The RSPCA investigated almost 4,000 complaints about animal cruelty in Essex last year - with ten new animal welfare concerns being looked into by local inspectors every day.

The figures, which make Essex the third cruellest county in the South East, have been released as part of the charity’s annual Cruelty Statistics, which shows 141,760 complaints about animal welfare were investigated across the country in 2017.

In Essex, there were 3,947.

Nationally, Essex is in the 'top ten', ranking eighth out of the 47 counties which have the most animal cruelty complaints.

The highest number of complaints investigated were in Greater London, with 11,259, followed by Greater Manchester, with 7,472 and then West Yorkshire, with 6,969.

The most calls received in Essex related to dogs, with 2,112, followed by cats, with 971, and then equines, at 626.

Horses accounted for 452 complaints.

Samantha Garvey, the RSPCA’s chief inspector who covers Essex, said: “Our officers are stretched to the limits as we try to help all the suffering, sick and dying animals in our county.

"We are also dealing with the very real problem of the horse crisis and this is reflected by the figures which reveal that Essex is actually the fifth on the national list for the highest number of complaints received about horses."

She added: "Even though I have been with the RSPCA for a very long time now, I am still shocked and saddened by the awful incidents of cruelty which our officers are dealing with day in and day out.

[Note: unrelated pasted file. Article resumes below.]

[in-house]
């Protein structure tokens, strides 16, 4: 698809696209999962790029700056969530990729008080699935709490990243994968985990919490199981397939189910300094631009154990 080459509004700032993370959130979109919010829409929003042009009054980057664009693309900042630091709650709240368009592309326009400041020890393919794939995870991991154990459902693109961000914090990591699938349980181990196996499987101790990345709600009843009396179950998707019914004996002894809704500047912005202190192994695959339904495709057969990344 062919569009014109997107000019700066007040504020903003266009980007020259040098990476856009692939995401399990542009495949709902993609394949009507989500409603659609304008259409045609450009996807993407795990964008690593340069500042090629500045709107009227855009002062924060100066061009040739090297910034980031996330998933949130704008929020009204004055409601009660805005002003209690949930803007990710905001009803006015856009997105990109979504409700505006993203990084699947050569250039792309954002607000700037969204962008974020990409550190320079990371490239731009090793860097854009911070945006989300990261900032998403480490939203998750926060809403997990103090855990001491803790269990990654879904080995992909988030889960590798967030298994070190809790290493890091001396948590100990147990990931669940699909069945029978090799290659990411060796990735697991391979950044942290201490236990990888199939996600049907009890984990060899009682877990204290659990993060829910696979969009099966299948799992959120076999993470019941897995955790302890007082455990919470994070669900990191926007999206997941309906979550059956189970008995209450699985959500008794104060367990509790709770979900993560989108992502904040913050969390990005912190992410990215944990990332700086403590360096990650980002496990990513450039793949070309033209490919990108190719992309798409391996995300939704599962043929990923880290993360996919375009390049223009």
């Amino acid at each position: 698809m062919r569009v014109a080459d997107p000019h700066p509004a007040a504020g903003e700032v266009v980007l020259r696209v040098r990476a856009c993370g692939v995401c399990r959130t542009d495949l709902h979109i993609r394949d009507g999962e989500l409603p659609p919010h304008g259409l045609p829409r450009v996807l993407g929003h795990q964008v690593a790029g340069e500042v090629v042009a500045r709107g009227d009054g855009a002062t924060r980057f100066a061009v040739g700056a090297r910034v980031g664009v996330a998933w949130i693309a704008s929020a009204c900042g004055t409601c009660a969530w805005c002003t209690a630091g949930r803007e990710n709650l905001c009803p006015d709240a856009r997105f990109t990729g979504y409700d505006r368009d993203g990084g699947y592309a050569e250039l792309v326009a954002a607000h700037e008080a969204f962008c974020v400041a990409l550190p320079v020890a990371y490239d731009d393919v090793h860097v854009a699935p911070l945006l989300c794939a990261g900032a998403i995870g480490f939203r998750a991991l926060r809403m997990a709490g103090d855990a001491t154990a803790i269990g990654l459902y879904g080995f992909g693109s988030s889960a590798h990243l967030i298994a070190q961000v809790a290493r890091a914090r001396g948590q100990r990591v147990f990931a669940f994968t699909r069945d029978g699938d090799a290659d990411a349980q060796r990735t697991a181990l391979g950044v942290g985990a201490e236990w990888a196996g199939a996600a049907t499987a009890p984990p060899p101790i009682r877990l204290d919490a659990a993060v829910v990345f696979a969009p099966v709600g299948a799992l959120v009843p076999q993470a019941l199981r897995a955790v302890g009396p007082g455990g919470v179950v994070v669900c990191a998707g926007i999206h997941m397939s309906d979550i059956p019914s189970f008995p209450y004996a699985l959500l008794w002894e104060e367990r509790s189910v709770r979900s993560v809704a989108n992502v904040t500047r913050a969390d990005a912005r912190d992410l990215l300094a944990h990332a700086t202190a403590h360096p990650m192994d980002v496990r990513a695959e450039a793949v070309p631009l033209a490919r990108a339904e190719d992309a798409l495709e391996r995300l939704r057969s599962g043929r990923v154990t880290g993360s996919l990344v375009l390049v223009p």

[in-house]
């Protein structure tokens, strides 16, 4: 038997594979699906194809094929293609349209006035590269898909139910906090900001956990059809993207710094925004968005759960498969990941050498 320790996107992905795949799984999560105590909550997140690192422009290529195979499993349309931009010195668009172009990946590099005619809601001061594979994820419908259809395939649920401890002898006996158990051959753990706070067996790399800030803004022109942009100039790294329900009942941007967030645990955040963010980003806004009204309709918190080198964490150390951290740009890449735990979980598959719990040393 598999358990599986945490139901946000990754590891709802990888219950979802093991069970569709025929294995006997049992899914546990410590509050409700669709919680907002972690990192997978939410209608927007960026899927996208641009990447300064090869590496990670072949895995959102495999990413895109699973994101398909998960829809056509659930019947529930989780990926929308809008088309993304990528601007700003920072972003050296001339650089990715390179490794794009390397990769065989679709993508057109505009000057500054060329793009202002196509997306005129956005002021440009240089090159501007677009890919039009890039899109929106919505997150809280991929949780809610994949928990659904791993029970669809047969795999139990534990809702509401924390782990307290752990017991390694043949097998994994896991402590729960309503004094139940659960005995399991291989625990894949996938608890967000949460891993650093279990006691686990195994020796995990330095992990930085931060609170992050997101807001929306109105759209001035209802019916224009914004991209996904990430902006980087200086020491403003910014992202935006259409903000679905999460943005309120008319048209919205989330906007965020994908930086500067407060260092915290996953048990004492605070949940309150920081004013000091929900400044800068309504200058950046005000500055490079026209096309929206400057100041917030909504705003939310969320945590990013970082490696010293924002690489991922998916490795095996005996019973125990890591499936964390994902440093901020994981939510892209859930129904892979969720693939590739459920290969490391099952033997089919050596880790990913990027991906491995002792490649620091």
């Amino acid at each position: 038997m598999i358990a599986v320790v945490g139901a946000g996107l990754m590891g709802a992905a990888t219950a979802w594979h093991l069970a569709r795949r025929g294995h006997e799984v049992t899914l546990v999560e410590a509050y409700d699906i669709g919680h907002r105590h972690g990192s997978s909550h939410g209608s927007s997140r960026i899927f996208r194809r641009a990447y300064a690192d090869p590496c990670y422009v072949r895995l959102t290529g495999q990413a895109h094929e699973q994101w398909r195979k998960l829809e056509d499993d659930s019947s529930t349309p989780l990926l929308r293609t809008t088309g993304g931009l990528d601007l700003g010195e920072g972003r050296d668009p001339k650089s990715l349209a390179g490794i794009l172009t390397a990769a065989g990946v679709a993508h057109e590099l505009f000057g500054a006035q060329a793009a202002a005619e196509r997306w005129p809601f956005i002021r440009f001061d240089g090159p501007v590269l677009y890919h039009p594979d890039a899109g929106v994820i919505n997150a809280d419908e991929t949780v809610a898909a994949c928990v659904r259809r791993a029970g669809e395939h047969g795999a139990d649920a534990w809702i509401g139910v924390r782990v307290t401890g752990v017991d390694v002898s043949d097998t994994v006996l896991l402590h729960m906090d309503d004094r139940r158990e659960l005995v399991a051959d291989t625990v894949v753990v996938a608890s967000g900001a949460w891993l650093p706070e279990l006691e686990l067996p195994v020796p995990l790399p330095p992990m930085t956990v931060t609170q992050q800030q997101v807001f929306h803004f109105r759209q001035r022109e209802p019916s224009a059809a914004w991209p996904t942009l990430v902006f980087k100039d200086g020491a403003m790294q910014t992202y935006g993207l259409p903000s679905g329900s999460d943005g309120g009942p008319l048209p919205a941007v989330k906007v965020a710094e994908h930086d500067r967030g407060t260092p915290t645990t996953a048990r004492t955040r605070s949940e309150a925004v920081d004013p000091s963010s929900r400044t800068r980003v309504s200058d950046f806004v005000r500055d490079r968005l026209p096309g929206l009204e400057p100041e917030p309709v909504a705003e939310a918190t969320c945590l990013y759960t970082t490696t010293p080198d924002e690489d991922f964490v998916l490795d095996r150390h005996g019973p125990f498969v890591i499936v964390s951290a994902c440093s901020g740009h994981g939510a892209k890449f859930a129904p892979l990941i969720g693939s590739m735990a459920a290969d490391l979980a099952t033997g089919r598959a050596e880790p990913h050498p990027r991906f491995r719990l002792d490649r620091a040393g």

"The job of an RSPCA officer can be tough and emotionally very draining, but being able to rescue an animal from horrific neglect or brutal cruelty and know they are going to be given a second chance thanks to the tireless work of our staff and volunteers, is the reason we keep doing it.

"The work of the RSPCA family helps to transform the lives of thousands of animals in Essex each year and we are so grateful to the public who report cruelty to us and continue to support our vital work."

Chief Inspector Garvey added: “Every day in Essex we are seeing first hand the effect of the horses crisis with our officers being called out to deal with abandoned, sick, dying and even dead horses across the county.

"We work closer with other equine agencies across Essex but the crisis is just so big it’s a constant uphill struggle."rt cruelty to us and continue to support our vital work."

To report animal welfare concerns, call the charity's cruelty line on 0300 1234 999.